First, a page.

Building a mix on the desk requires you to make the output of each track individual, in this instance a channel on the desk. The next step is to use the Pre-fader auxes 1 and 2 to control each component of each headphone mix. Creating the route for the two headphone mixes needs us to use the patch bay, redirecting the signal.

The aux 1 and 2 outputs of the desk need to be rerouted and sent straight into the headphone amplifier. In this case Aux 1 to a ¼” jack converter and then into the aux input of the specific channel of the headphone amplifier.

This is possible because the patch bay is set-up being semi-normal. This means that a cable can be plugged into the top row without breaking the signal on the bottom row. this is very sufficient for creating analogue headphone mixes.

Adding Reverb

Using a hardware technique is very effective but can have one massive downfall, latency. You have a choice of two mixes: Desk and then straight to the headphones or desk, Mac , Reverb Unit and then the headphones. This latter route is when latency can occur.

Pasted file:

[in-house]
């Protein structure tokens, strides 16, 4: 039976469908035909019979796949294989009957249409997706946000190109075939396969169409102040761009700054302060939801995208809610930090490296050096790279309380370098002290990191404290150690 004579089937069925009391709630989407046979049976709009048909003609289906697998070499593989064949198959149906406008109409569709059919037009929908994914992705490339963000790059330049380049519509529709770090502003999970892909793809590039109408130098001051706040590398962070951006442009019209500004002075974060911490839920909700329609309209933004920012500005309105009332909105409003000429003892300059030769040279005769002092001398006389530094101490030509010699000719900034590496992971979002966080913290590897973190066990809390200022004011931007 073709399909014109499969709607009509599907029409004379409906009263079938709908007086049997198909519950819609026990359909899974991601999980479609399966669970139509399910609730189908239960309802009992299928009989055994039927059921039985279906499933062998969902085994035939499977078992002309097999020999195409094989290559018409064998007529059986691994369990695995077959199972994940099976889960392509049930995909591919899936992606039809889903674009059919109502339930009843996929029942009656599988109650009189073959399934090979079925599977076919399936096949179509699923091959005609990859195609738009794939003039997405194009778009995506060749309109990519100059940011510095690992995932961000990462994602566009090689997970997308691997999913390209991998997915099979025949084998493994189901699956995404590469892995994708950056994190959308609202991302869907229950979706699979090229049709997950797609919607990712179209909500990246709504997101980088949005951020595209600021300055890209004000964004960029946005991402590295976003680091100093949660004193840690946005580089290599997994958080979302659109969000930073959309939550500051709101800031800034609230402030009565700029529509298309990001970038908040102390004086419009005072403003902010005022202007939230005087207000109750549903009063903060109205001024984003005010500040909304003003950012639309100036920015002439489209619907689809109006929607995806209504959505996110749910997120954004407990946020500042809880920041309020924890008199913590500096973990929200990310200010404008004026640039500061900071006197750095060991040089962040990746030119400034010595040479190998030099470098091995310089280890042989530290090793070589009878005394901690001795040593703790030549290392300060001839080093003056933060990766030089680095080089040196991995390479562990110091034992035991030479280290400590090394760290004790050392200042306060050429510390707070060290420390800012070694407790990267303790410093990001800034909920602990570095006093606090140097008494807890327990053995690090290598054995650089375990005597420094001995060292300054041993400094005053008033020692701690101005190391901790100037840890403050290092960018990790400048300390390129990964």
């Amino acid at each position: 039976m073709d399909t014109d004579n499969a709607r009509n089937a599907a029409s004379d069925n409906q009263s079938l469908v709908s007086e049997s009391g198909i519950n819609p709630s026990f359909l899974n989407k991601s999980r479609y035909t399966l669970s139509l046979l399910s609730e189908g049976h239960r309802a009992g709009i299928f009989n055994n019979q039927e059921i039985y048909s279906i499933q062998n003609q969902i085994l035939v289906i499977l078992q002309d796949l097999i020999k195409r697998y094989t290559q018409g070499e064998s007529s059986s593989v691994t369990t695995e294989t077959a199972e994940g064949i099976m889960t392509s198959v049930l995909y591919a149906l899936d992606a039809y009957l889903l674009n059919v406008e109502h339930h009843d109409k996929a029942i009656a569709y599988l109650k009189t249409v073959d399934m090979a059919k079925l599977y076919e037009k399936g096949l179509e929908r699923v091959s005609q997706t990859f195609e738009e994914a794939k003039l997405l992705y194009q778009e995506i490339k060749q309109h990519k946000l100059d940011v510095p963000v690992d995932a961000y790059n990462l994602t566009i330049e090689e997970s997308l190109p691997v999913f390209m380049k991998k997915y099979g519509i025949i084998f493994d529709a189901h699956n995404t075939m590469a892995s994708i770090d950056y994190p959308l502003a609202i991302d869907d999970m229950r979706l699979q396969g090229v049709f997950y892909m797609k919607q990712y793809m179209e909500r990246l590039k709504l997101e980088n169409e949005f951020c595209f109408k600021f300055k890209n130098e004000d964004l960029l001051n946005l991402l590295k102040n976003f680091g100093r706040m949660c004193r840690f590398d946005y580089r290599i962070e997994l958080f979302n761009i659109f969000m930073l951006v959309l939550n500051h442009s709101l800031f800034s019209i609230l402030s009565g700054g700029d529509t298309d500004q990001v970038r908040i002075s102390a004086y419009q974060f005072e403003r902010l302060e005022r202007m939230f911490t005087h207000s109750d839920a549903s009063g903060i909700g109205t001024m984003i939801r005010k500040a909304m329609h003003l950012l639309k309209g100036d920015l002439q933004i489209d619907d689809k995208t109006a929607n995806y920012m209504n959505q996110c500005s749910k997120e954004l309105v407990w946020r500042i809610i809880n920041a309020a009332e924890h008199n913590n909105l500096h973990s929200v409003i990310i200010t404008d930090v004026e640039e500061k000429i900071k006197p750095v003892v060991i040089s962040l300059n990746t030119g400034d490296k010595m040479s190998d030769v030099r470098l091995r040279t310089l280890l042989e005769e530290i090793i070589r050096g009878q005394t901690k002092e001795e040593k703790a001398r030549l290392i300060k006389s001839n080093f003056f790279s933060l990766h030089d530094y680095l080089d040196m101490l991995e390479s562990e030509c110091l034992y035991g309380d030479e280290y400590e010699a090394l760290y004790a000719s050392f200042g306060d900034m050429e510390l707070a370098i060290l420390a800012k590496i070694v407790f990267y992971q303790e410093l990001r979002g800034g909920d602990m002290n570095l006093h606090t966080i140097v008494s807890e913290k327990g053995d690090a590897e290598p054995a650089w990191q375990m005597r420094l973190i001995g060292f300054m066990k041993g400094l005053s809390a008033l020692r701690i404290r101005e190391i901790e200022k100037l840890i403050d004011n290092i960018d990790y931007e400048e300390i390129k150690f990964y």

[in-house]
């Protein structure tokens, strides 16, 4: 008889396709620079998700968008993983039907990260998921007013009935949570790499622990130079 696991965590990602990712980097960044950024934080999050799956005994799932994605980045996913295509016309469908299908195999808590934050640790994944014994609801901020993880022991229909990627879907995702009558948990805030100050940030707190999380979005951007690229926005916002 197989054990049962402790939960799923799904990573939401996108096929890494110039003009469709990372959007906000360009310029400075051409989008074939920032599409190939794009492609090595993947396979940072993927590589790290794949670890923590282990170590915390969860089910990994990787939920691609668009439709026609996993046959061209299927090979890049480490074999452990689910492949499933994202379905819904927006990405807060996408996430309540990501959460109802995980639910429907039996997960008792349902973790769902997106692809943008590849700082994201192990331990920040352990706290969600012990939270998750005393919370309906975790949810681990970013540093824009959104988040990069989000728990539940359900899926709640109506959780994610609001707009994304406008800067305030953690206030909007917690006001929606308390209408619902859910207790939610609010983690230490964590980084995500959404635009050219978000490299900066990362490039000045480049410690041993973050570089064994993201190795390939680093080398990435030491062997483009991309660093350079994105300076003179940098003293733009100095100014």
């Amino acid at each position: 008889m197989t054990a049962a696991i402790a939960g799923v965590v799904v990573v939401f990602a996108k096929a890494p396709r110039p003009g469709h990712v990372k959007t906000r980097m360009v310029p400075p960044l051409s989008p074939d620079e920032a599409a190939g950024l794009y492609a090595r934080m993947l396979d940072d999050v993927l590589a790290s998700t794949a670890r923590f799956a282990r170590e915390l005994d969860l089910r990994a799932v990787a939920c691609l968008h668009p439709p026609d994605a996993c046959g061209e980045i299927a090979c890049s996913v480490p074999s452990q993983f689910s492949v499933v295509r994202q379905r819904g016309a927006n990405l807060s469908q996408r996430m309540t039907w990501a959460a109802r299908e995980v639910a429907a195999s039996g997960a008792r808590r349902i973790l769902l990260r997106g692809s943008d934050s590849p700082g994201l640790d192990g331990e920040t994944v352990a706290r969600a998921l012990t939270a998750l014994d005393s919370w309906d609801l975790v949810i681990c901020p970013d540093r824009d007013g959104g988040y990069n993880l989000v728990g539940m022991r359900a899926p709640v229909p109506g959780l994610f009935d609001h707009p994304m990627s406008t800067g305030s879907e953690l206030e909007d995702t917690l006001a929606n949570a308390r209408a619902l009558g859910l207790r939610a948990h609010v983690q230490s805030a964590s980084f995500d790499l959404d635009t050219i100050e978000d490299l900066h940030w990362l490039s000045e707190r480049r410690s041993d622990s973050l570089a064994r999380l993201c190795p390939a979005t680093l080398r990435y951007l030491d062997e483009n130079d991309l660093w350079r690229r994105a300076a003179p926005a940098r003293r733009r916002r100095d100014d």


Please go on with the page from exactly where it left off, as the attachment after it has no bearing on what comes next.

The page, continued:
Let’s take the latter route!

The singer would like some reverb on his vocals going into his headphones, but we definitely do not want to record this reverb, as reverb can be added to taste within the mixing process. The reverb must ONLY be in the headphones! Sending the reverb through an Auxiliary on the desk using the Lexicon Reverb and the patch bay is the way to go.

The technique I am about to explain is limited to this specific studio! Unless you have an exact copy this studio control at home. If this the case that is slightly creepy but I’m not one to judge!

Moving swiftly back to the subject at hand!

The vocals is coming in on Channel 1 of the mixing desk, this should be set to Pre-Fader listen to be a monitor mix. Aux’ 1/2 are Pre-Fader whereas Aux’ 3/4 are Post-Fader. In this case we shall be using Auxiliary 3 as effects should used in Post-fader. Below is a diagram of the route the vocals shall take through the patchbay to get back to the headphones.

reverb patch jpeg

The singer can now be turned up on Aux 3 as well as the reverb being control channels 31, 32 and both auxiliary 1’s (Pre-fader) on each channel, the reverb would have to be 100% wet and adjusted to the singers taste on Aux 1. Acting as reverb send to headphones.